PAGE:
chaos215bar2

Lives in United States United States
Joined on Apr 12, 2008

Comments

Total: 145, showing: 1 – 20
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In reply to:

beavertown: When will Apple release one too?

Technically speaking, the Thunderbolt 3 ports double as USB 3.1 ports (or vice versa). They're two entirely different protocols that just happen to use the same port out of convenience.

Also, this drive is USB 3.1 Gen 2, so 10 Gb/s, not 5 GB/s (which, though I know you didn't mean it that way, is actually 40 Gb/s — bytes vs. bits and all).

Link | Posted on Aug 16, 2017 at 07:11 UTC
In reply to:

chaos215bar2: This is a very interesting lens indeed, but I don't think you actually understand the implications of the mechanical designs of either this lens or traditional "modern" zooms. In fact, you seem to have things quite reversed.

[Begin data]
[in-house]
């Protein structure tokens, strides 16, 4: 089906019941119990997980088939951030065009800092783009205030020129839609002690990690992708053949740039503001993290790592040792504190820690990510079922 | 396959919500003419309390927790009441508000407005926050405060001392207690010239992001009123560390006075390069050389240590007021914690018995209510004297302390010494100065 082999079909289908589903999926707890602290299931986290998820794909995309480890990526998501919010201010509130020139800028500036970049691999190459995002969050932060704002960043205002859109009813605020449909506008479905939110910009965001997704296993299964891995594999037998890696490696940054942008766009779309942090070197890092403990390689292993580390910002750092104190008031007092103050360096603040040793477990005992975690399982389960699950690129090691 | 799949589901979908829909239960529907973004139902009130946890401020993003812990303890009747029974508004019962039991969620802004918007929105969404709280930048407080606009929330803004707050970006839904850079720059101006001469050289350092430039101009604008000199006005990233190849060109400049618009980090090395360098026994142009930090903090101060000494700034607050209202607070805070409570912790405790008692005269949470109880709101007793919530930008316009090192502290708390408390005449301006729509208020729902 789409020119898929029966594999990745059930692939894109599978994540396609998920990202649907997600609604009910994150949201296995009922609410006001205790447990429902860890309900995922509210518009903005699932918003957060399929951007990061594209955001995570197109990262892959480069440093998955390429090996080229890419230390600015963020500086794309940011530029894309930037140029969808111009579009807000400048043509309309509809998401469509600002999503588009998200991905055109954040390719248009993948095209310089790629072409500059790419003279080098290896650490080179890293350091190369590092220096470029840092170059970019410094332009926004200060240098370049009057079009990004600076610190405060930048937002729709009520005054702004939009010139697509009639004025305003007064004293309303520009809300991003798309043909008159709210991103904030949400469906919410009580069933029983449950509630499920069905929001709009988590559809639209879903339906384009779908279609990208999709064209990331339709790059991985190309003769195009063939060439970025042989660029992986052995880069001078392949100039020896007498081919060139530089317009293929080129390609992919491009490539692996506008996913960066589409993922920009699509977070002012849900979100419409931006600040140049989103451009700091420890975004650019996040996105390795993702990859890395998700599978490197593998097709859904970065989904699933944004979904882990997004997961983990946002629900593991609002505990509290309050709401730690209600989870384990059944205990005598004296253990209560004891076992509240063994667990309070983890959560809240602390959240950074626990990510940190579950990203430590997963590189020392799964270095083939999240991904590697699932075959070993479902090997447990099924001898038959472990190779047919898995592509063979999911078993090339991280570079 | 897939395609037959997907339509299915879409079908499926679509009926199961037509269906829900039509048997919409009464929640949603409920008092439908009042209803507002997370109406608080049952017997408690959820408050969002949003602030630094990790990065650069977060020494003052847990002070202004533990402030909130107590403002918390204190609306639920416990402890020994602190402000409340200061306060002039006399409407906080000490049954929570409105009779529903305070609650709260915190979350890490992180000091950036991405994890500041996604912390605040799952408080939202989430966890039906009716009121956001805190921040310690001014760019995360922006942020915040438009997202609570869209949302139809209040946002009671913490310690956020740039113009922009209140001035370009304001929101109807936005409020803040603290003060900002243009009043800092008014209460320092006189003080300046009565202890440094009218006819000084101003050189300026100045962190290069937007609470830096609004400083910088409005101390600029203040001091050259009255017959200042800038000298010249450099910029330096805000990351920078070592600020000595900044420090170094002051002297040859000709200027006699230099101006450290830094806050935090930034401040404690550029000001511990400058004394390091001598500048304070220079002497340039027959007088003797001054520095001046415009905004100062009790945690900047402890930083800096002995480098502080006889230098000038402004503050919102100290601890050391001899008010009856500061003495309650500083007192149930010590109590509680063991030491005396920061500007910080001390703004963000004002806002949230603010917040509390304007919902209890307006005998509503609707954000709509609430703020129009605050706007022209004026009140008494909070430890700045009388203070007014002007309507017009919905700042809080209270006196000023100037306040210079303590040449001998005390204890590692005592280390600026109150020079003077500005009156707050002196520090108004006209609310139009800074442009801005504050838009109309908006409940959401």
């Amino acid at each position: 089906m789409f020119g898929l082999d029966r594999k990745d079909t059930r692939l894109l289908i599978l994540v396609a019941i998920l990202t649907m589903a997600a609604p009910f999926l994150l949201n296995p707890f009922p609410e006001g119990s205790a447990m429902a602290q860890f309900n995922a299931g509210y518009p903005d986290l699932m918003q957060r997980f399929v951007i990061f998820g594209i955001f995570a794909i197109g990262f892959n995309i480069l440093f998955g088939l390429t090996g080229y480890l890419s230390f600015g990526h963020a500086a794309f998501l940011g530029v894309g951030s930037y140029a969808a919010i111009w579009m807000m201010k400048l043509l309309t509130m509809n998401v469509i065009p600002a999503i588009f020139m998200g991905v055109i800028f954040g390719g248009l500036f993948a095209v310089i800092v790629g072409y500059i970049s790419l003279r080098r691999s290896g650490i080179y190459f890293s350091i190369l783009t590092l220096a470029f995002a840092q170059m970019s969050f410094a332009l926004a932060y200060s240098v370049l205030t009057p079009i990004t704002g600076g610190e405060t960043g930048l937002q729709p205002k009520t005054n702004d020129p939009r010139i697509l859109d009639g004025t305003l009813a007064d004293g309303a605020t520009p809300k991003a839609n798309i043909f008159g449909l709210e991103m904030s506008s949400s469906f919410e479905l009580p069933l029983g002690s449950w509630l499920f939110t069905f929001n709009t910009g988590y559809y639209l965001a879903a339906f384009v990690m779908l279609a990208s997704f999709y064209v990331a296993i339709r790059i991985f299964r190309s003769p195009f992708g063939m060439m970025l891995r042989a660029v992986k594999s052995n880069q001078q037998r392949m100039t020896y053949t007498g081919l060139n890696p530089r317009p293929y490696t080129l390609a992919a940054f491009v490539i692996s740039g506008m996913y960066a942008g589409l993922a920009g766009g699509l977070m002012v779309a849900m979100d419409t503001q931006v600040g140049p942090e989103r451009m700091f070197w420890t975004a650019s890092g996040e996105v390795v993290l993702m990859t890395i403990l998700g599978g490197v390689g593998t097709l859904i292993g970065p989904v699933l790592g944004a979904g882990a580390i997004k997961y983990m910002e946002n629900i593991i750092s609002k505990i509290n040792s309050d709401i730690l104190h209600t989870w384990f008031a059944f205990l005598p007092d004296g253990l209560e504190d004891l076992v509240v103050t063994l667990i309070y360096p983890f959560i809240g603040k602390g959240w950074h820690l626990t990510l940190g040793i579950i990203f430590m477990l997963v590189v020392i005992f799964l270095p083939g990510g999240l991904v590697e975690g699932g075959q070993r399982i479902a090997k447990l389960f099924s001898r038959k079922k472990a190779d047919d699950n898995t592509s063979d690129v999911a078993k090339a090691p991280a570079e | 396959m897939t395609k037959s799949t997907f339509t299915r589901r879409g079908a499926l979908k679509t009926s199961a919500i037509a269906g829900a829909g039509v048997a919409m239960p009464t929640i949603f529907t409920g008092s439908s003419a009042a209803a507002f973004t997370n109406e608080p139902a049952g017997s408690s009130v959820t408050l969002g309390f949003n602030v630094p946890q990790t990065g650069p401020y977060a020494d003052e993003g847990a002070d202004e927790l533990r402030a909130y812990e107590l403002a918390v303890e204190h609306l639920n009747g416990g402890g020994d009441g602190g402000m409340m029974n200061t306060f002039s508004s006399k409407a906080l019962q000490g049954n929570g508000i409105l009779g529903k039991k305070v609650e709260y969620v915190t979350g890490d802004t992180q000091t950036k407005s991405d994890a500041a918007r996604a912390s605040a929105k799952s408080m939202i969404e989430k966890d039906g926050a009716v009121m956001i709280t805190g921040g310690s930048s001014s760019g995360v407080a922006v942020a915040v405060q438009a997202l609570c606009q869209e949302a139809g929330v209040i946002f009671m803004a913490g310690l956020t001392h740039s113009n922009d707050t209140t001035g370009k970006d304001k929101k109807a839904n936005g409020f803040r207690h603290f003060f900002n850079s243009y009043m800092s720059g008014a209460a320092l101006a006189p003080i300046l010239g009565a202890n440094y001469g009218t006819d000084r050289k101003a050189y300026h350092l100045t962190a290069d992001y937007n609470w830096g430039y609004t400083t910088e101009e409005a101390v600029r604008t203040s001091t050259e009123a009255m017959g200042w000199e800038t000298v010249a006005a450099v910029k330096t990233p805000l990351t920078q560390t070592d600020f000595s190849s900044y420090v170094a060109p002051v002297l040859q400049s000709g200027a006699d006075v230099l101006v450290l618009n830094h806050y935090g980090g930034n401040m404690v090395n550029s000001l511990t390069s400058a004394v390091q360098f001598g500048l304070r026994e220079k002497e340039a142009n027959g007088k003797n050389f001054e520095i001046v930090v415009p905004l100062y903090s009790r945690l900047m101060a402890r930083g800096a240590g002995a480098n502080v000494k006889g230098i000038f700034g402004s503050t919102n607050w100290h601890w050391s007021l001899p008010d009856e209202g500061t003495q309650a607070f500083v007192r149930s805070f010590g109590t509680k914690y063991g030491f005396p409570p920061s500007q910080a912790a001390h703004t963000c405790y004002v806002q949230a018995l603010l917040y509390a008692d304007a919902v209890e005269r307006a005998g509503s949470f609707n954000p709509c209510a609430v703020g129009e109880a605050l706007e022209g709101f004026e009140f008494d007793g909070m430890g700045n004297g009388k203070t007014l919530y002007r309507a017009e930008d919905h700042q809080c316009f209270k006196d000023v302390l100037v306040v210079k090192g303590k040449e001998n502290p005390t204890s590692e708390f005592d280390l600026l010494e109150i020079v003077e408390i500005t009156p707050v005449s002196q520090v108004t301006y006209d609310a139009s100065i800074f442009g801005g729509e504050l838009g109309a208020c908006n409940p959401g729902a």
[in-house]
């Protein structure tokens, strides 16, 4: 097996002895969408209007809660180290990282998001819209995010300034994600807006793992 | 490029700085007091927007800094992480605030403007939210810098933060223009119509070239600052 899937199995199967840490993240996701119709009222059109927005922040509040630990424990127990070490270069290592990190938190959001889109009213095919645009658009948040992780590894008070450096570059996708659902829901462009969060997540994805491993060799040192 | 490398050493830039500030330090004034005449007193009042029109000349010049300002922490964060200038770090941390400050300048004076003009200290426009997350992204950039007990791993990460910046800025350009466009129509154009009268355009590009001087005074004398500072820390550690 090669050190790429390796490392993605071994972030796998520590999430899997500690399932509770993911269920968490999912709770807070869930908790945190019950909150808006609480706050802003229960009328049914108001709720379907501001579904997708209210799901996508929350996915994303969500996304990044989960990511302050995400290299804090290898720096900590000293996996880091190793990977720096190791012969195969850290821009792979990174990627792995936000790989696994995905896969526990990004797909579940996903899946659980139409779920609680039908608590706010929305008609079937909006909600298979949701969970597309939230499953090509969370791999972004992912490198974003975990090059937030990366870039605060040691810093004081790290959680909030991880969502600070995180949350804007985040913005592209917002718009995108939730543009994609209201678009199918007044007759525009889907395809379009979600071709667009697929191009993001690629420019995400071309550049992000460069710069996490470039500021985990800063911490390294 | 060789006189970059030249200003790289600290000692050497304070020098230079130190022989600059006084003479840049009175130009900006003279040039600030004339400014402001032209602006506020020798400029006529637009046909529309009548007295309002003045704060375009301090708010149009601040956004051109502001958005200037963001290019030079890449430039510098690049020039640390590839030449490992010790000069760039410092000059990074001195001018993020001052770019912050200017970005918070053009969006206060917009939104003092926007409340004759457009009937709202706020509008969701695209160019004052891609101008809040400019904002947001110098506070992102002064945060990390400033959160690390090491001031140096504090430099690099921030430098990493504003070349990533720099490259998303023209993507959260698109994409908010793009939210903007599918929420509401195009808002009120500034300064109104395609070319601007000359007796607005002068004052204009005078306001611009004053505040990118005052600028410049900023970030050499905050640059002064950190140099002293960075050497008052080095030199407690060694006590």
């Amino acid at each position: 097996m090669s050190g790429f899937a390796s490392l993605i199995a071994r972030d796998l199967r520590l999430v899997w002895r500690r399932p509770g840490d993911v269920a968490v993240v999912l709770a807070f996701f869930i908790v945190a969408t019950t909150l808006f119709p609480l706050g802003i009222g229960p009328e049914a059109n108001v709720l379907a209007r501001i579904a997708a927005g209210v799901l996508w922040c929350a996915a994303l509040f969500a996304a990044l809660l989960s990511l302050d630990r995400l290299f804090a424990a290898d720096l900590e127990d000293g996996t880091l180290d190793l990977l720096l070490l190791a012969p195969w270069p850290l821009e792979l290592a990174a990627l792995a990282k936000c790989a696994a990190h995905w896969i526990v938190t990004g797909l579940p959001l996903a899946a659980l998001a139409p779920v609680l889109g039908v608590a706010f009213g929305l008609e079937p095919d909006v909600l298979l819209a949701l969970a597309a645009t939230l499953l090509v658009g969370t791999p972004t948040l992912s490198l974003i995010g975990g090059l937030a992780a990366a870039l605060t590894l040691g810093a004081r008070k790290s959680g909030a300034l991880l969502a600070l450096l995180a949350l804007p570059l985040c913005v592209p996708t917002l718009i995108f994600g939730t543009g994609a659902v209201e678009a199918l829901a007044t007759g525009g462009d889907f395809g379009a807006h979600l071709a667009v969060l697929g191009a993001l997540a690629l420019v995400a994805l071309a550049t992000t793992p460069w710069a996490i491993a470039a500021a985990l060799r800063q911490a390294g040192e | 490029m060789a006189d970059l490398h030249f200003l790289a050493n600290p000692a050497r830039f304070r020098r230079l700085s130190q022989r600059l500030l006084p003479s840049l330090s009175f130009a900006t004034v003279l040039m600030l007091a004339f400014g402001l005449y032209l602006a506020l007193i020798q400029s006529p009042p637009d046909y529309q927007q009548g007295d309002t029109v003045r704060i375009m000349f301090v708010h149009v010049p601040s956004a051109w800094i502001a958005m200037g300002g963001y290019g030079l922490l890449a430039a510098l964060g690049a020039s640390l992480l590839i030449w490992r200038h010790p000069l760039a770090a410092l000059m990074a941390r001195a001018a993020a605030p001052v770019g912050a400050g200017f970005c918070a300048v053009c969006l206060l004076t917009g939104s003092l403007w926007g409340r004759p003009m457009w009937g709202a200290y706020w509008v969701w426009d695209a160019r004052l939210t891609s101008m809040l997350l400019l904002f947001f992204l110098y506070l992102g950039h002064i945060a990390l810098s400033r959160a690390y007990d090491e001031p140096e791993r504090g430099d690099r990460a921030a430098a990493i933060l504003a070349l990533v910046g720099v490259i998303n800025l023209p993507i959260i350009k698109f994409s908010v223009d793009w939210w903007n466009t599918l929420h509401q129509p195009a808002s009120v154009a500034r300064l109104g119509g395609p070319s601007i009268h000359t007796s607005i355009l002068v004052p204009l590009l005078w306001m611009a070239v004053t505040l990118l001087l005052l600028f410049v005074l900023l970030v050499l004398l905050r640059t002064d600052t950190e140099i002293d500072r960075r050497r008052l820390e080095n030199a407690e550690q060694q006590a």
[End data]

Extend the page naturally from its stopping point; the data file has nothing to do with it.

Starting with traditional (or "modern") zoom lenses, the lens groups *do not* necessarily need to track along a true helicoid. The inner barrel that the groups track along actually forms a cylindrical cam, and the tracks absolutely do not need to be linear or maintain any kind of a fixed ratio between moving groups. I certainly haven't torn open many lenses to have a look, but I would suspect this is the key to many modern, high quality zoom lens designs.

It's probably also worth noting that with the increasingly prevalent focus-by-wire lenses, of course, any groups hooked up to the AF motor(s) can do pretty much whatever the lens and camera software see fit to have them do.

Link | Posted on Aug 15, 2017 at 07:18 UTC
In reply to:

chaos215bar2: This is a very interesting lens indeed, but I don't think you actually understand the implications of the mechanical designs of either this lens or traditional "modern" zooms. In fact, you seem to have things quite reversed.